Omagh’s yearly festival, including lectures, readings and performance,celebrating the verbal arts, and the legacy of Benedict Kiely. This years festival takes place on Friday 20th and Saturday 21st October.
Benedict Kiely, one of the most distinguished figures in twentieth century Irish literature, was born near Dromore, Co Tyrone in January 1919 and spent his formative years in Omagh, the county capital. He moved to Dublin in the late 1930s to study at the National University and while still an undergraduate was engaged as a journalist on The Standard, a now defunct Dublin newspaper. He was later to join the staff of the Irish Independent and later still to write for the Irish Press. His first novel Land Without Stars (1946) was the first of ten novels. He was also a prolific writer of short stories, several of which first appeared in periodicals such as The New Yorker. The Collected Short Stories, 49 in all, appeared in 2001. His works of criticism have included The Poor Scholar,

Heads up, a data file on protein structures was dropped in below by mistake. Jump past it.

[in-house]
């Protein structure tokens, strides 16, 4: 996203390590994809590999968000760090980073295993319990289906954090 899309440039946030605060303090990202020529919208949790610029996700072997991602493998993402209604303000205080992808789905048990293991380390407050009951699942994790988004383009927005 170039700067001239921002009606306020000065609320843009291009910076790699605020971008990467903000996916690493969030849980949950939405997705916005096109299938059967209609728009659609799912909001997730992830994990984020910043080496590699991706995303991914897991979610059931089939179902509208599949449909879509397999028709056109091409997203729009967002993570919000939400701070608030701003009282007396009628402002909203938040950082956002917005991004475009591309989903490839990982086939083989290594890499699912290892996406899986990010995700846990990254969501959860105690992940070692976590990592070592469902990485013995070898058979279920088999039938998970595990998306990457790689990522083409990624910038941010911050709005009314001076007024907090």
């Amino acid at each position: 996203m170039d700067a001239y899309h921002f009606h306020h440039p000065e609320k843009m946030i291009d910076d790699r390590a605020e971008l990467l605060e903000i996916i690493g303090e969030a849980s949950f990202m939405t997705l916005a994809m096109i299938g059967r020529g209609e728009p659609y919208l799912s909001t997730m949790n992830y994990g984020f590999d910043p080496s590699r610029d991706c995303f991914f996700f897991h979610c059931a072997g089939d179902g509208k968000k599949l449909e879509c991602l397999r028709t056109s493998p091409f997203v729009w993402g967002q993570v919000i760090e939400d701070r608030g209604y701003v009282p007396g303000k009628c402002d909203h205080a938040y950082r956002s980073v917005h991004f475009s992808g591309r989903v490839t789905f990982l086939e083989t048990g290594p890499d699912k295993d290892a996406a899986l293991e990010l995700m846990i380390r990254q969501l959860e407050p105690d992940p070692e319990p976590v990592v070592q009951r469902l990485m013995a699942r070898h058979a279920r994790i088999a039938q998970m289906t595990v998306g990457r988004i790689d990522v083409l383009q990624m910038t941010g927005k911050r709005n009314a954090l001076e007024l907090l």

his study of fellow Tyrone writer, William Carleton, Modern Irish Fiction, a review of the novel in mid 20th century Ireland and Raids into Dark Corners. Travel books include Ireland from the Air and All the Way to Bantry Bay. Benedict Kiely was familiar as a broadcaster, largely through RTE’s Sunday Miscellany radio feature, on which he was a stalwart for a quarter of a century from the 1970s to the 1990s. He made his home in Dublin from 1940 on but he frequently came back to his native Omagh and immortalized it in his fiction. The author died in Dublin in February 2007 and is buried in Omagh’s Dublin Road cemetery not far from the centre of town. Stephen McKenna